Thirteen members of The Middle Street Gallery are reaching out this month and next to a like number of friends for a combined art exhibition at the gallery in Washington, Va. The 26 artists have put on an eclectic exhibition of paintings, sculptures, drawings, collages, prints and photographs.
Some artists have teamed with family members. Gallery member Linda Tarry is showing one of her trademark sculptures, built from ceramic and plastic fragments and beads, with a pair of oil paintings by her son Jacob Stilley, a Rappahannock County native now living in Baltimore.
And landscape photographer and gallery member Jo Levine is paired with “a friend of many years” — her husband Martin, a painter of landscapes and a non-professional artist who once studied at the Corcoran School of Art. “He has devoted more time to painting recently, after we moved to our part-time residence in Rappahannock County,” Jo Levine says. “His subjects are drawn heavily from his international travels with me – which are fodder for my photography as well.”
Patricia Brennan, the gallery’s sole maker of stained glass works, has matched talents with her friend Heidi Morf, and their works hang in gallery windows, warming and amplifying the weak winter light.
The gallery, most often dominated by two-dimensional works, for this show makes a strong statement in 3-D. Christina Muse, who is showing with her friend, gallery member and painter Pam Pittinger, presents a pair of boxes containing multi-media components and various found objects. They are reminiscent of the boxed assemblies of the late artist Joseph Cornell. Says Pittinger of Muse, “She loves to go to flea markets nearly every weekend and find little treasures which she then incorporates into her assemblages. She imbues objects from the past in three dimensional collages to give them new meaning with an air of nostalgia.”
New York psychologist Dionh, who is exhibiting under her first name only, presents two whimsical and enigmatic sculptures. One, called Fish Plate, features a hard ceramic fish adorned, the label says, with brightly colored “roadkill pheasant feathers.” Adjacent to the fish lies a napkin and a fork with bent tines. Her surrealistic ceramic sculptures complement the oil paintings of sponsoring member and gallery president Steven Kenny. “Both involve themes such as spirituality and nature,” Kenny says. “We were high school sweethearts and have romantically and artistically reunited after 30 years apart.”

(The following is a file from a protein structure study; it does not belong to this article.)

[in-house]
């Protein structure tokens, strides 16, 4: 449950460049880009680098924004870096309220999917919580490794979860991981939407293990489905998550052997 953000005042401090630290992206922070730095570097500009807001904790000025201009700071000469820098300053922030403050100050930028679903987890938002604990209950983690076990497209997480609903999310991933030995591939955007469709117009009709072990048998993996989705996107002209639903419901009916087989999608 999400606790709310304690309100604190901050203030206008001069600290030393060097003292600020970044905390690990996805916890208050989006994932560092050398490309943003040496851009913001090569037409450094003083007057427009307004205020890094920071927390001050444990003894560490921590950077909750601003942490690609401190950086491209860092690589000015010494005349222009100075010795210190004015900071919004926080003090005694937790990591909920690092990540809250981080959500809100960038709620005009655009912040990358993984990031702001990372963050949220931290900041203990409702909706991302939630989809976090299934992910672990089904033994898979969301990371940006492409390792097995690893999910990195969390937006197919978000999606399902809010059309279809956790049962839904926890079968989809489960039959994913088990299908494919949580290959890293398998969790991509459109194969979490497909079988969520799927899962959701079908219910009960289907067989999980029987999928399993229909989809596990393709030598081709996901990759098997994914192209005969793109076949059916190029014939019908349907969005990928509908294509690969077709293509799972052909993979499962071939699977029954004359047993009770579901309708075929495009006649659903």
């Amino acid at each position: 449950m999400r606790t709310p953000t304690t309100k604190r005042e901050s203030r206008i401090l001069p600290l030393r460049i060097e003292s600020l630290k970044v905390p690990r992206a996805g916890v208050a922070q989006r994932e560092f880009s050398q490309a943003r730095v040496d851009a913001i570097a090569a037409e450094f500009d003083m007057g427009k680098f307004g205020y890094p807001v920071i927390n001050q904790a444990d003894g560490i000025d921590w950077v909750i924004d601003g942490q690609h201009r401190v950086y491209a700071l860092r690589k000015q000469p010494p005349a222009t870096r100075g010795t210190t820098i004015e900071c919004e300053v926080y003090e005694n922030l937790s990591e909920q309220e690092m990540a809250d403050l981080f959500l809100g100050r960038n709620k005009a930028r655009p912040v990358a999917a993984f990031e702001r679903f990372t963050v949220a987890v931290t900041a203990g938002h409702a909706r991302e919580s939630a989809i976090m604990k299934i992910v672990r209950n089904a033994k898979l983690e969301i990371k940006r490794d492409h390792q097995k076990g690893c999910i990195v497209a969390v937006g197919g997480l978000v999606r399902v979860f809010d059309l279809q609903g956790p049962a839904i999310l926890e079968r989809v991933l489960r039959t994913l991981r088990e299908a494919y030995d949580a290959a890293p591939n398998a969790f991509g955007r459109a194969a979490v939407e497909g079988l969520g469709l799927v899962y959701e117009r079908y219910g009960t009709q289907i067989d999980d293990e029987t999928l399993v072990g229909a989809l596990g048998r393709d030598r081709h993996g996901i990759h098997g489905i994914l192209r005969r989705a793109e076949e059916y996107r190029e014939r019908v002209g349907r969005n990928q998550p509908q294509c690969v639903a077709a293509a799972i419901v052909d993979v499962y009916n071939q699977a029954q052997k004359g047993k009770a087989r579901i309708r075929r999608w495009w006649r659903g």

Perhaps the most arresting sculpture in the show comes from artist Sidney Lawrence, former public relations director at the Hirshhorn Museum in Washington, D.C. and invited to the show by gallery member Wayne Paige. His mixed-media “Doghead” juts out menacingly from the wall, a worthy successor to the Hound of the Baskervilles. Yet on closer inspection the animal seems oddly friendly, its bared white teeth framed by a tiny smile.
The gallery is located next to The Inn at Little Washington. The show runs through Feb. 28, and there will be an opening reception for artists and the public on Saturday, Jan. 30, from 2 to 6 p.m.
Gary Anthes, a Middle Street Gallery member, has two photographs in the show. He is joined by photographer-printmaker Donna Clark of Aldie.